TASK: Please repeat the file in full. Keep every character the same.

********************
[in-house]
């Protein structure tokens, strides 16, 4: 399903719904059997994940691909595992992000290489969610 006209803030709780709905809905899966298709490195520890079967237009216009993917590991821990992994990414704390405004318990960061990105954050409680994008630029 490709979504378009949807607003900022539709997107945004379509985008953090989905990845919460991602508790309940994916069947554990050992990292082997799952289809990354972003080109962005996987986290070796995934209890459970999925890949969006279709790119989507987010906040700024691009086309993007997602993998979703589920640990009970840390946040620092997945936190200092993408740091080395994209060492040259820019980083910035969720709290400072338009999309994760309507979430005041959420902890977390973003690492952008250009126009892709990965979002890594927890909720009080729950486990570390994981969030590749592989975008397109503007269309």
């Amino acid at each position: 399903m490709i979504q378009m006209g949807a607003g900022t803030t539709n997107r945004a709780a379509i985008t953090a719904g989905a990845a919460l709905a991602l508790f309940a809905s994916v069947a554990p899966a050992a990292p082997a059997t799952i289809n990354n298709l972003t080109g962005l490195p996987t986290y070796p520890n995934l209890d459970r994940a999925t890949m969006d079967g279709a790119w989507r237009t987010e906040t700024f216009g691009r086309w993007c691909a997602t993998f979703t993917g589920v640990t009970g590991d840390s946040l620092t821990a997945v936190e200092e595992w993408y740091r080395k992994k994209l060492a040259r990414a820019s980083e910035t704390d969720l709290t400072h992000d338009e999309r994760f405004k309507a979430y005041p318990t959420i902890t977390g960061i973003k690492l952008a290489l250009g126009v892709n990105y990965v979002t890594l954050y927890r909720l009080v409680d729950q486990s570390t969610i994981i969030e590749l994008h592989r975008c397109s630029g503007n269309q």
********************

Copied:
[in-house]
């Protein structure tokens, strides 16, 4: 399903719904059997994940691909595992992000290489969610 006209803030709780709905809905899966298709490195520890079967237009216009993917590991821990992994990414704390405004318990960061990105954050409680994008630029 490709979504378009949807607003900022539709997107945004379509985008953090989905990845919460991602508790309940994916069947554990050992990292082997799952289809990354972003080109962005996987986290070796995934209890459970999925890949969006279709790119989507987010906040700024691009086309993007997602993998979703589920640990009970840390946040620092997945936190200092993408740091080395994209060492040259820019980083910035969720709290400072338009999309994760309507979430005041959420902890977390973003690492952008250009126009892709990965979002890594927890909720009080729950486990570390994981969030590749592989975008397109503007269309």
């Amino acid at each position: 399903m490709i979504q378009m006209g949807a607003g900022t803030t539709n997107r945004a709780a379509i985008t953090a719904g989905a990845a919460l709905a991602l508790f309940a809905s994916v069947a554990p899966a050992a990292p082997a059997t799952i289809n990354n298709l972003t080109g962005l490195p996987t986290y070796p520890n995934l209890d459970r994940a999925t890949m969006d079967g279709a790119w989507r237009t987010e906040t700024f216009g691009r086309w993007c691909a997602t993998f979703t993917g589920v640990t009970g590991d840390s946040l620092t821990a997945v936190e200092e595992w993408y740091r080395k992994k994209l060492a040259r990414a820019s980083e910035t704390d969720l709290t400072h992000d338009e999309r994760f405004k309507a979430y005041p318990t959420i902890t977390g960061i973003k690492l952008a290489l250009g126009v892709n990105y990965v979002t890594l954050y927890r909720l009080v409680d729950q486990s570390t969610i994981i969030e590749l994008h592989r975008c397109s630029g503007n269309q």